Sunday, 6 April 2014

More on forgiveness and the perfect Lent book

Forgiveness has been a theme of the weekend. A very interesting conversation in Leicester Square on Friday afternoon.
And then the end of The Railway Man - which is very hard to read without tears. Eric Lomax forgave his torturers. I cannot believe it. But it took him time. He also said that he could never forget.
B. on Friday afternoon said that forgiveness isn't as easy as all that. It involves talking to the person involved and understanding - really understanding, not just making a token, emotional gesture. (Forgiveness is something we should aspire to. Of course. For some of us, it's the most difficult thing.)
Prisoner at Changi POW camp, Singapore

In the final pages of The Railway Man Lomax writes about forgiving someone involved in his torture in a Japanese Prisoner of War camp in Singapore for making a crude radio.
It is the most appropriate read for Lent that I can imagine. He forgives a man who was involved in torture aimed  at breaking him to the point of death: torture so vile that 50 years on the torturer is still physically affected by the memory.
Lomax  is - almost miraculously - able to meet the man (called Ngase) and come to terms with what happened. It is - as my friend B said on Friday afternoon - a progression. It takes time - from the moment that he realised he had found his tormentor to feelings of rage and hatred - then a maelstrom of thoughts of what to do. Revenge, or a meeting? He finally travelled to Singapore to meet Ngase and talk to him.

"He looked up at me; he was trembling, in tears, saying over and over 'I am very, very sorry...'
They returned to the place they first met - the camp now built over with new housing. They visited war memorials.  Then they flew to Osaka to visit Ngase's home.
Then Lomax so touchingly - forever mindful of procedure - decided that some kind of formal gesture of forgiveness was needed and visited him for a final time in Tokyo, in his hotel room: 'I had decided to give him a piece of paper which I thought would meet both our needs...'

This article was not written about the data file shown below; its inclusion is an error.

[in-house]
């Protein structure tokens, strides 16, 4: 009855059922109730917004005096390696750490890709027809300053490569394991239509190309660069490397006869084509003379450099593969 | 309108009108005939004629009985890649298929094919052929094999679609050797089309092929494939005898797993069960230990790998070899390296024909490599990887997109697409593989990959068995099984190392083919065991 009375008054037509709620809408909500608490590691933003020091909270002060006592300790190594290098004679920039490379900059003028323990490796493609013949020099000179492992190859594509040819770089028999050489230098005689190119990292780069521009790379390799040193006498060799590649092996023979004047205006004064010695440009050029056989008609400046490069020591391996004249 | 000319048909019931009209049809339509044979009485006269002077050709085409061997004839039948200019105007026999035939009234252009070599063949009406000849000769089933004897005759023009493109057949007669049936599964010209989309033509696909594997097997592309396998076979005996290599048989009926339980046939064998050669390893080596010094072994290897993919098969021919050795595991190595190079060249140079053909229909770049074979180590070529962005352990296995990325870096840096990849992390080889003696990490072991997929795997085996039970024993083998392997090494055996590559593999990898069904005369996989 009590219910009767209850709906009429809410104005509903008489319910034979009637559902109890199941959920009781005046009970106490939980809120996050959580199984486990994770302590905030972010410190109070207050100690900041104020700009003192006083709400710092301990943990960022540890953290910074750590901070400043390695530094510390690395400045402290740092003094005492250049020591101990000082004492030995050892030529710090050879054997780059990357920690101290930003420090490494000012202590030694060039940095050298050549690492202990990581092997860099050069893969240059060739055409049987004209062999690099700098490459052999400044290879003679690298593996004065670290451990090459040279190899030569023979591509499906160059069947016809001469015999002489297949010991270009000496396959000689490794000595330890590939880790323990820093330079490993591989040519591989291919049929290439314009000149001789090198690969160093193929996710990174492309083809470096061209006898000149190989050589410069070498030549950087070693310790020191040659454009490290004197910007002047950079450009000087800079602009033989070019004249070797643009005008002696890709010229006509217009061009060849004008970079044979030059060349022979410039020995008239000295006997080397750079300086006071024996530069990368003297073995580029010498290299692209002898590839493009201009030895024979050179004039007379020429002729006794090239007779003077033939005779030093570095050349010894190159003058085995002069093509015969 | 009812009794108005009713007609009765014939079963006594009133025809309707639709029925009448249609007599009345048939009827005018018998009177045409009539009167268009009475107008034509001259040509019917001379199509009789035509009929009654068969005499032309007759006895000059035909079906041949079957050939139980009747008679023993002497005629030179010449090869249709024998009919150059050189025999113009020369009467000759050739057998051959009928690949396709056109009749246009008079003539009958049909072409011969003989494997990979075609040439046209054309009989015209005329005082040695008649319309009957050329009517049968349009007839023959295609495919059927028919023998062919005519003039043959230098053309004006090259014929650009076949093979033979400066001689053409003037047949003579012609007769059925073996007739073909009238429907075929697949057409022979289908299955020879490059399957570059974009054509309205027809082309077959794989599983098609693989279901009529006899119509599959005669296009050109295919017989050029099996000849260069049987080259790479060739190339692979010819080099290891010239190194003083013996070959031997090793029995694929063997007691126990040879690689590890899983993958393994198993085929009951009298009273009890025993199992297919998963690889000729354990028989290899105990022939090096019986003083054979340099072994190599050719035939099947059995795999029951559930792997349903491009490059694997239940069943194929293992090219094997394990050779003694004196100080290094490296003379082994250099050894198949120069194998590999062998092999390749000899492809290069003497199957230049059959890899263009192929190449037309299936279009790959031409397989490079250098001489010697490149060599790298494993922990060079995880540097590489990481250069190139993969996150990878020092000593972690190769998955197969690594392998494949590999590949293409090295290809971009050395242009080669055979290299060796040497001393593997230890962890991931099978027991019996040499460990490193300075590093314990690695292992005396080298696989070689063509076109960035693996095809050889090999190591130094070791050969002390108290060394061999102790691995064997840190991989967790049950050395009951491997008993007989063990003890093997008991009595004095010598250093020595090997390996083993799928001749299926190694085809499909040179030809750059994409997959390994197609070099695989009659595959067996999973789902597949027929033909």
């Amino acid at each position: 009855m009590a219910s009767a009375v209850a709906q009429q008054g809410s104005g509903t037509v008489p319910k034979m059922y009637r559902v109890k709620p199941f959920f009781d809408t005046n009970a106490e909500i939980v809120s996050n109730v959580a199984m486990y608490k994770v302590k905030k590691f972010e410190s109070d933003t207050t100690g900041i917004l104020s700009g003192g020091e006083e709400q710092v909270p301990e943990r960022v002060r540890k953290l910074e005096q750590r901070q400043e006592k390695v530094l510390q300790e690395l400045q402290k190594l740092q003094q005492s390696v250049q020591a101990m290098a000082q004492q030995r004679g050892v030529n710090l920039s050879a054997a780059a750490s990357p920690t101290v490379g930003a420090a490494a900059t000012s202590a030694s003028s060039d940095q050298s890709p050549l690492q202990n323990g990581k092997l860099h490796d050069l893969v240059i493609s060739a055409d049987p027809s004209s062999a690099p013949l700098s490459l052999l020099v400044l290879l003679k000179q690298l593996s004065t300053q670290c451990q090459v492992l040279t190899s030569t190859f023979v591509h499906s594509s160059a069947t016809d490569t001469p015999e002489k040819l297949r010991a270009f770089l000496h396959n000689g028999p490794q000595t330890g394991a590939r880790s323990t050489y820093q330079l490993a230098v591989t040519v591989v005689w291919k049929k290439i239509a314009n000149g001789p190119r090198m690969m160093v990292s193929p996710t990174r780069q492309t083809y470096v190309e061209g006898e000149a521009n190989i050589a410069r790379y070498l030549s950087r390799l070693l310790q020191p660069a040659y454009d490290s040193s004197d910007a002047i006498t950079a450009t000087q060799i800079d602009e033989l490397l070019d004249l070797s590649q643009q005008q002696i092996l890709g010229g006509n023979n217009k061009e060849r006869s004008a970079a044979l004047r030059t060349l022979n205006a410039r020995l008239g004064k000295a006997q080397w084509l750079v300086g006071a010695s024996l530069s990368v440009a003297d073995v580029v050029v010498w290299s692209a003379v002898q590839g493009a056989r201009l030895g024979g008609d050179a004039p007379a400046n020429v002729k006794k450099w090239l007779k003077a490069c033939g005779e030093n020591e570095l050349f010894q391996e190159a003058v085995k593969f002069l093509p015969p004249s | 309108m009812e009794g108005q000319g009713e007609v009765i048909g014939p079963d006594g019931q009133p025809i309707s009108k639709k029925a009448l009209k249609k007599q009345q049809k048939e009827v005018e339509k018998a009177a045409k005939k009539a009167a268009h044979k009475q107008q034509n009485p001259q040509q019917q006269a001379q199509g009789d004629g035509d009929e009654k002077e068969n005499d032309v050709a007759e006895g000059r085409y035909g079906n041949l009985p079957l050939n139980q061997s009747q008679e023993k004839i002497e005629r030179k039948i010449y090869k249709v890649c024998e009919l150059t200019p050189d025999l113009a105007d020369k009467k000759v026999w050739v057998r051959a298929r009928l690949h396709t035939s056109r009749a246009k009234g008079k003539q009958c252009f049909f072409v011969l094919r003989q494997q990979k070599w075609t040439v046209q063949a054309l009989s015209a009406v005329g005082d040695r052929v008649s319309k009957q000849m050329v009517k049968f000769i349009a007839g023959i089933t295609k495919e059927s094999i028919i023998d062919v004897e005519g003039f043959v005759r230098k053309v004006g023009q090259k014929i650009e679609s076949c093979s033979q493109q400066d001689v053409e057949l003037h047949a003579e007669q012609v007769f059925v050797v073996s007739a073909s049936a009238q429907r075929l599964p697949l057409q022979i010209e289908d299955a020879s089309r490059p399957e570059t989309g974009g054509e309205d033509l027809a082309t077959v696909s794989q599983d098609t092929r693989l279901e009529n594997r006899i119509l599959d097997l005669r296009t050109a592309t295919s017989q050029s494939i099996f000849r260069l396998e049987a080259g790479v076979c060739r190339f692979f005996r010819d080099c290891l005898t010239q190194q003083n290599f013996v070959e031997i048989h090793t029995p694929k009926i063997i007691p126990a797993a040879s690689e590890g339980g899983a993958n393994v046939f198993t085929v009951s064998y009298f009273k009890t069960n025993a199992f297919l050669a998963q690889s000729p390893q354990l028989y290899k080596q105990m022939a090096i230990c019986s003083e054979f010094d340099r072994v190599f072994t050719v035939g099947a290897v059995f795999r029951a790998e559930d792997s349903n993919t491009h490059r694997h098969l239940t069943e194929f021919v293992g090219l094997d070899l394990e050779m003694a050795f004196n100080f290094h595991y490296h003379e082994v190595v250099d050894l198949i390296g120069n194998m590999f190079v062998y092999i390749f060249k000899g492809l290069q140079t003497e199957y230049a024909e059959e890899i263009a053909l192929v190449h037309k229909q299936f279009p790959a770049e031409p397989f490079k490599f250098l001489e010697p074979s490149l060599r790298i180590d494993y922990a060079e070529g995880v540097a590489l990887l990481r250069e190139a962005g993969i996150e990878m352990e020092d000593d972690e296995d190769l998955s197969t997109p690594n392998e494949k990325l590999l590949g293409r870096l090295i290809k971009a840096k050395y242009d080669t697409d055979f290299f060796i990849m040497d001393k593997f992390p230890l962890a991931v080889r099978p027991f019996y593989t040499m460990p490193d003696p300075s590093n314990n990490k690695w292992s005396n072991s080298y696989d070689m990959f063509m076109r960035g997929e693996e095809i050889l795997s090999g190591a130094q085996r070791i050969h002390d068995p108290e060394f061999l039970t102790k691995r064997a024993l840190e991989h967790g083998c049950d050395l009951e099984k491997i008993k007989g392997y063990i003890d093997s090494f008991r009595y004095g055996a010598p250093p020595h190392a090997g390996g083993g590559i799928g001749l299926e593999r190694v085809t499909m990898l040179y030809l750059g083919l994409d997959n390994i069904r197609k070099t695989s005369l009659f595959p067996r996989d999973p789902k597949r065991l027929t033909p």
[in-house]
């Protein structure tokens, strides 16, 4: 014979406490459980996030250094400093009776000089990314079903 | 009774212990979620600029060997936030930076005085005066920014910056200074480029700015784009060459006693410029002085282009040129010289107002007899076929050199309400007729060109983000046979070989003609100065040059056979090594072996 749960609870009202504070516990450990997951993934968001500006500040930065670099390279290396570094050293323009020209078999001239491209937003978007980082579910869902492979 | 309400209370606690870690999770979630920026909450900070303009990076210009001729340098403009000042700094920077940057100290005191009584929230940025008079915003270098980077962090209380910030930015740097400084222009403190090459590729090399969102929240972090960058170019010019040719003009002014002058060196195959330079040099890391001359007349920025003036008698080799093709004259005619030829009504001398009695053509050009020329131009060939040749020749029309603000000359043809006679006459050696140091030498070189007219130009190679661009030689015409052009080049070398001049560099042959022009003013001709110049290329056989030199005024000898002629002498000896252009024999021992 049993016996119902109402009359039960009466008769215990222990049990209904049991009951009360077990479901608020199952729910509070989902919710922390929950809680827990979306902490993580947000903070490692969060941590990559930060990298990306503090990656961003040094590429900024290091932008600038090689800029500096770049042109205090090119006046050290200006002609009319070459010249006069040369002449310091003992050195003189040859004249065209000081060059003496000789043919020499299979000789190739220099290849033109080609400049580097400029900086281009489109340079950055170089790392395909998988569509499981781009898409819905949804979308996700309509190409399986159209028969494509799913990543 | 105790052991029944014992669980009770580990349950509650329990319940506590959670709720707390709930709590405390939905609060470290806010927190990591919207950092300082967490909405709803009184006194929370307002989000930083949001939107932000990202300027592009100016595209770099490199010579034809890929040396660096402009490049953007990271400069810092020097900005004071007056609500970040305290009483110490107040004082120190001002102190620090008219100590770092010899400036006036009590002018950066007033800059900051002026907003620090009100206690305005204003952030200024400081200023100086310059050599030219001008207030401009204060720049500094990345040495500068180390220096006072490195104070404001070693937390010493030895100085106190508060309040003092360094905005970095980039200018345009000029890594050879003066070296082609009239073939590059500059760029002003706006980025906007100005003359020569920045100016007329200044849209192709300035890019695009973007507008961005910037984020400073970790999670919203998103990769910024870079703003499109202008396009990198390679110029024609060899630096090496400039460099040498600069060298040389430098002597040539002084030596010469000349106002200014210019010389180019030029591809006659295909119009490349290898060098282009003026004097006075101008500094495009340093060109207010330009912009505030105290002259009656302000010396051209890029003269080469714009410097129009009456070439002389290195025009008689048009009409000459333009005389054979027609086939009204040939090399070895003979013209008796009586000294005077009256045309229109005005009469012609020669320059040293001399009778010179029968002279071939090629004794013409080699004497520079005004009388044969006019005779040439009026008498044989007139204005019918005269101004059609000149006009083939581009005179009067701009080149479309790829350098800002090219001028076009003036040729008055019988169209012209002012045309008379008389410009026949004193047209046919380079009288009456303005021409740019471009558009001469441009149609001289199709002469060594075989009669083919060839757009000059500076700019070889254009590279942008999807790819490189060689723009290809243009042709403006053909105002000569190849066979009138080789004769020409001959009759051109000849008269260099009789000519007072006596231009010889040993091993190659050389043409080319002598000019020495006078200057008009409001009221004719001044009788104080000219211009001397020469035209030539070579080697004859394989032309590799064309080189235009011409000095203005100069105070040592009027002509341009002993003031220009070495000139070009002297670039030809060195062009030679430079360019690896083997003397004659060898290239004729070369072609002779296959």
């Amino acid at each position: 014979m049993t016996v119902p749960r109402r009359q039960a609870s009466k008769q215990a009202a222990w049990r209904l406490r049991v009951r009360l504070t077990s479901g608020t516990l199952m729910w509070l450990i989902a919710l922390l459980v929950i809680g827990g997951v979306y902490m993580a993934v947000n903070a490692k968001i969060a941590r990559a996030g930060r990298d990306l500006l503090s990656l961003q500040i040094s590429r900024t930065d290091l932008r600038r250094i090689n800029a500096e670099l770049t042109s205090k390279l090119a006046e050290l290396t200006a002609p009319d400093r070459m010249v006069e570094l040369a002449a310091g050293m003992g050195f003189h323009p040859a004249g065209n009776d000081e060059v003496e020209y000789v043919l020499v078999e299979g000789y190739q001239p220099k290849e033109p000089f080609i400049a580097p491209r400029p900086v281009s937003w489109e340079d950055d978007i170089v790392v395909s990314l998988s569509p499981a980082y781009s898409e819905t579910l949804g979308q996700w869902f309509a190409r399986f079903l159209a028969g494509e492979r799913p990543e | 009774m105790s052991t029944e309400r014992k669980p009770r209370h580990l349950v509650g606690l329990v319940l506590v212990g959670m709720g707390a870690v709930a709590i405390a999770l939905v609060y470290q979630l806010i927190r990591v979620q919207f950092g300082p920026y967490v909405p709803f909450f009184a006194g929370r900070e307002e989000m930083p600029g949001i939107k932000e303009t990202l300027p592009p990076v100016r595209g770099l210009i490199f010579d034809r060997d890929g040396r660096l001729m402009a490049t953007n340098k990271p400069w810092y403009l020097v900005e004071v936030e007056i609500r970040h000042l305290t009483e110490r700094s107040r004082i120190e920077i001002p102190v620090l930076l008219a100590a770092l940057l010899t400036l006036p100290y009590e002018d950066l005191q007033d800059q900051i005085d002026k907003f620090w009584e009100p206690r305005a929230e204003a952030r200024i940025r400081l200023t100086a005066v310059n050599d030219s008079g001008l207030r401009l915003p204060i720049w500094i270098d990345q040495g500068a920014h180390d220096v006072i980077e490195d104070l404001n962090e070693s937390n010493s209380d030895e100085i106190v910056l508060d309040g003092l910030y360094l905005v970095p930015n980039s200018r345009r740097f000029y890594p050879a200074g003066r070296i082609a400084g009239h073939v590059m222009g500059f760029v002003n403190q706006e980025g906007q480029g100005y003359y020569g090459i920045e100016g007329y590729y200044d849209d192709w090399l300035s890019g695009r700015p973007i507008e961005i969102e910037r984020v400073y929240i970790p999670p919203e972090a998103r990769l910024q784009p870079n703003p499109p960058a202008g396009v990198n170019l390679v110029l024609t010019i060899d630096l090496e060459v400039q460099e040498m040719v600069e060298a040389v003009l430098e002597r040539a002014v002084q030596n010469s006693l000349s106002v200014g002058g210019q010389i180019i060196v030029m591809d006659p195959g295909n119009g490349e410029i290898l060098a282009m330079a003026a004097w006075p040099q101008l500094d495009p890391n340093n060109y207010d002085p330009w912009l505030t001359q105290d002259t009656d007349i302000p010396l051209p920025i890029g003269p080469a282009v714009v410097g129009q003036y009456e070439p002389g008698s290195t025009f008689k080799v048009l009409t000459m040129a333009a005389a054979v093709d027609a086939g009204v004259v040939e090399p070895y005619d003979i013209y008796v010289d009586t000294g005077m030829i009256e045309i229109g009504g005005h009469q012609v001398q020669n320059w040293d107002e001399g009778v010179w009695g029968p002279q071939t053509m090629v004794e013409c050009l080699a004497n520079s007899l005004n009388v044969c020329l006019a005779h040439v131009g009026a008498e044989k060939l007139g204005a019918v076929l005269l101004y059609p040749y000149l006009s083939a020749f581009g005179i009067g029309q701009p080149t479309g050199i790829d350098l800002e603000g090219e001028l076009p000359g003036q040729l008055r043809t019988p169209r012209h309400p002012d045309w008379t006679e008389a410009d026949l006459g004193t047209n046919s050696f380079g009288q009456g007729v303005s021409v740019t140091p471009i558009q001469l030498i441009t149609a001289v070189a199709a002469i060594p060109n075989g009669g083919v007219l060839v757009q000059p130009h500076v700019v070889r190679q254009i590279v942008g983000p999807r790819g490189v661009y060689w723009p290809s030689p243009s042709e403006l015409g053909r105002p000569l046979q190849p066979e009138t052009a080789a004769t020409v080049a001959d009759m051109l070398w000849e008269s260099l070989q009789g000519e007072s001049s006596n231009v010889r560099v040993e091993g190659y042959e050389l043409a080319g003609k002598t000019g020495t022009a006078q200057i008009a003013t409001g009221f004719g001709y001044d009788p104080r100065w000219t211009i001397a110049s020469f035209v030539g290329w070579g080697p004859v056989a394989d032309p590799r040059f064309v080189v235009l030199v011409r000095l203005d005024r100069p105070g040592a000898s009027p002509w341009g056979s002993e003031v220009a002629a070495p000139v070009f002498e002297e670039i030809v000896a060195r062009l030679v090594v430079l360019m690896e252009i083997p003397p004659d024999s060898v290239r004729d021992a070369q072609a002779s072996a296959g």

"I read my short letter out to him, stopping and checking that he understood each paragraph. I felt he deserved this careful formality. In the letter I said that the war had been over for almost fifty years; that I had suffered much; and that I knew that although he too had suffered throughout this time, he had been most courageous and brave in arguing against militarism and working for reconciliation. I told him that while I could not forget what happened in Kanbury in 1943, I assured him of my total forgiveness.
He was overcome with emotion again, and we spent some time in his room talking quietly and without haste."
Just how Lomax summoned such humanity - I don't know.Reading of it touches me to the core, though.

Reading and watching

  • Foot by Foot to Santiago de Compostela/Judy Foot
  • The Testament of Mary with Fiona Shaw at the Barbican
  • The Testament of Mary/Colm Toibin
  • Schwanengesang/Schubert - Tony Spence
  • Journals/Robert Falcon Scott
  • Fugitive Pieces/Ann Michaels
  • Unless/Carol Shields
  • Faust/Royal Opera House
  • The Art of Travel/Alain de Botton
  • Mad Men Series 6
  • A Week at The Airport/Alain de Botton
  • The Railway Man/Eric Lomax
  • Bright Lights, Big City/Jay McInerney
  • Stones of Venice/John Ruskin
  • The Sea, the Sea/Iris Murdoch
  • Childe Harold/Lord Byron
  • All The Pretty Horses/Cormac McCarthy
  • Extreme Rambling/Mark Thomas
  • Story of my Life/Jay McInerney
  • Venice Observed/Mary McCarthy